Thy-1 Protein May Mark Progression of Skin Fibrosis in SSc Over Time
Higher Thy-1 levels correlate with worse skin fibrosis in scleroderma
A protein called Thy-1 is present at higher levels in the skin of patients with systemic sclerosis (SSc) than in healthy skin, and the more Thy-1, the worse the disease, a study has found.
When researchers modeled the disease in lab animals, they observed that mice lacking Thy-1 had less fibrosis in the skin, but not in the lungs, than wild-type (control) mice. Fibrosis is the growth of collagen-rich tissue during scarring, which is what makes skin — and sometimes other tissues — thicken and harden in patients with SSc, also known as scleroderma.
These findings suggest that “Thy-1 may serve as a longitudinal marker to assess skin fibrosis,” the researchers wrote.
The study, “Thy-1 plays a pathogenic role and is a potential biomarker for skin fibrosis in scleroderma,” was published in the journal JCI Insight.
Scleroderma occurs when the immune system becomes overactive and launches an attack against the connective tissue beneath the skin. This causes fibroblasts, a type of cells, to make too much collagen. As a result, the skin will scar.
In the systemic type of scleroderma, there also may be scarring in the connective tissue around the blood vessels and internal organs. When scarring occurs in the lungs, it can make it hard to breathe.
What is Thy-1?
Thy-1, also called CD90, is a protein that can be found on the surface of certain cells such as fibroblasts. It helps them bind to other cells and helps fibroblasts develop into myofibroblasts, which can tighten (contract) in a way similar to muscle cells.
While having no Thy-1 in the lungs can worsen fibrosis and make it last longer, what the protein does in the skin remains an open question.
A team of researchers in the U.S. started to look for answers in samples of skin from 10 patients with SSc.
Compared with samples of healthy skin from eight individuals, those of patients with early-stage disease lasting for less than three years had nearly four times as many Thy-1-positive cells (36.8% vs. 9.3%). In patients with later stages of the disease, the proportion of Thy-1-positive cells was even higher (69.2%).
Thy-1 was present in cells of the dermis — the innermost of the two main layers of cells that make up the skin — and more specifically in those also rich in fibroblast activation protein, a marker of fibroblasts.
To confirm these findings, the researchers checked whether the THY1 gene, which contains the instructions to make the Thy-1 protein, was turned on in samples of skin from two public datasets. To do this, they looked at the levels of mRNA, a molecule that takes the instructions from the genes to the place in a cell where the proteins are made.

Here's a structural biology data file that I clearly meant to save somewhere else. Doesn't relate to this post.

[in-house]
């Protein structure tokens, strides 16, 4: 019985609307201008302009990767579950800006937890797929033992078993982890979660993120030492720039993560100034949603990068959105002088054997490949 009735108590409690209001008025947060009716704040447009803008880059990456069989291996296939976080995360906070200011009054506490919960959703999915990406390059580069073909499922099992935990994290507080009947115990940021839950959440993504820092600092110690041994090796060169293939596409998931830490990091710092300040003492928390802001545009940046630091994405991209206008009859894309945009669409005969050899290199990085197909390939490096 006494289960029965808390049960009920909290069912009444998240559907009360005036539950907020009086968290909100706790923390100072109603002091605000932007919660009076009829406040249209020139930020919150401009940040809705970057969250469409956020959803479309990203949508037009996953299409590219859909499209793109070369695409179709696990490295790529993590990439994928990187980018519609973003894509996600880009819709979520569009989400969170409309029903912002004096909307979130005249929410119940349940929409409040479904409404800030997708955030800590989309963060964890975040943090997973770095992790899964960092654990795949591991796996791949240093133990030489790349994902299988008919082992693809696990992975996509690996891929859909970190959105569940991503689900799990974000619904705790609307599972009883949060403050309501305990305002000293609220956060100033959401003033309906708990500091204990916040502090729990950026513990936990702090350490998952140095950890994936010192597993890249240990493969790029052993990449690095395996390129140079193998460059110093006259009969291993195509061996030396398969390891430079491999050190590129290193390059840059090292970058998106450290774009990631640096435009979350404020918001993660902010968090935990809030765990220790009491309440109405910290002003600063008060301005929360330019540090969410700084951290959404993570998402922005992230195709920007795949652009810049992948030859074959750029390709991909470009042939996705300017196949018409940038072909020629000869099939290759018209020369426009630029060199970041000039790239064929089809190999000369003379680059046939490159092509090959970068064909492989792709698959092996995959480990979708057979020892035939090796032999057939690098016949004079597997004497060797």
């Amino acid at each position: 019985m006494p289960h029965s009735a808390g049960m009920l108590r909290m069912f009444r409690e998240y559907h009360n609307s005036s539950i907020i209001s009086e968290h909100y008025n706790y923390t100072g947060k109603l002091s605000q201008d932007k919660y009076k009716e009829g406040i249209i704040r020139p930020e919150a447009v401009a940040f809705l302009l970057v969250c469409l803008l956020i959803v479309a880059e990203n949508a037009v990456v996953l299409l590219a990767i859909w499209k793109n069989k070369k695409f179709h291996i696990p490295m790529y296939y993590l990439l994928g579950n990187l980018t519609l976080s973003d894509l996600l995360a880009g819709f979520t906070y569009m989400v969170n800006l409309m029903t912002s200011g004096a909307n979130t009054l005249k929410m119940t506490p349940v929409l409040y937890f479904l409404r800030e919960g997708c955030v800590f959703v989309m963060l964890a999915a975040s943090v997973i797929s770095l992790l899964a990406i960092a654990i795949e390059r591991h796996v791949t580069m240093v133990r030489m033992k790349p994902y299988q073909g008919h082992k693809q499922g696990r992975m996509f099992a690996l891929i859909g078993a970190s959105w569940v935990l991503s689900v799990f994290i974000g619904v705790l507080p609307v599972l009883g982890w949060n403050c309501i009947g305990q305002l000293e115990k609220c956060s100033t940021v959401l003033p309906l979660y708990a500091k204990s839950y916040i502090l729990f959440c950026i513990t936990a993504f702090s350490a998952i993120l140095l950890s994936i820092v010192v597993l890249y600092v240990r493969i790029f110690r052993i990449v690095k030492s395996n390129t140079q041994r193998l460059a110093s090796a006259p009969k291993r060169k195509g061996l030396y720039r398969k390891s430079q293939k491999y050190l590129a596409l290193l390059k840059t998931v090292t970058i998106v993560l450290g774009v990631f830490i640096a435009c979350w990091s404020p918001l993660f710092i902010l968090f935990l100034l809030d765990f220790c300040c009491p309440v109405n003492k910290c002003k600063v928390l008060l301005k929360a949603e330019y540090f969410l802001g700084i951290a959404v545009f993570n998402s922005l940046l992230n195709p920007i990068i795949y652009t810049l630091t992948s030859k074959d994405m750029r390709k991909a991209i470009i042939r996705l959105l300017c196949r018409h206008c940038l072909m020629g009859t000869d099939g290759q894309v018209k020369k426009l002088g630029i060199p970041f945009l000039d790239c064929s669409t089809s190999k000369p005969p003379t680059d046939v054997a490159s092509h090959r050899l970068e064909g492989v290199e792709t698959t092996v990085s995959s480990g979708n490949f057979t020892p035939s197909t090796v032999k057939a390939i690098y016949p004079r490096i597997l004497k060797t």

How do mRNA levels correlate with disease?
These mRNA levels were found to be higher in samples of skin from patients with either the limited or the diffuse subtype of SSc than in samples of healthy skin. Moreover, they correlated with the modified Rodnan skin score, a measure of skin thickness. This means that the higher the levels of mRNA, the worse the disease.
To better understand the link between Thy-1 levels and the process of fibrosis, the researchers turned to mice in which the disease is triggered by injection of a chemical called bleomycin.
The levels of Thy-1 increased over time and reached their maximum three to four weeks after injection of bleomycin. At the same time, there also was an increase in markers of fibrosis, including skin thickness.
“These findings provide evidence that Thy-1 expression increases during fibrogenesis [abnormal accumulation of fibrous tissue],” the researchers wrote.
To find out what Thy-1 does in the skin, the researchers used mice lacking the protein and compared their skin thickness with that of wild-type (control) mice. After injection of bleomycin, the skin of mice lacking Thy-1 was about half as thick as that of control mice, and their fibroblasts also made less of collagen.
Usually, injection of bleomycin brings about inflammation in the skin, and with it come macrophages, a type of immune cell that can remove dead cells from tissues and prompt other immune cells to take action. Left untreated, both mice with and without Thy-1 had about the same number of macrophages in the skin. After injection of bleomycin, the number of macrophages rose, but those in the skin of mice lacking Thy-1 were about half as many as those in the skin of control mice.
Similar observations were made when looking at the number of myofibroblasts and dead (apoptotic) cells.
“These findings indicate that Thy-1 serves as a marker of fibrosis and is involved in pathways that lead to skin fibrogenesis,” the researchers concluded.
But as observed in previous studies, lung fibrosis was worse in mice lacking Thy-1 than in control mice. “It is intriguing that the effect of loss of Thy-1 in skin is opposite to that seen in lung,” the researchers wrote, adding that “these findings add both clarity and complexity to the actions exerted by Thy-1.”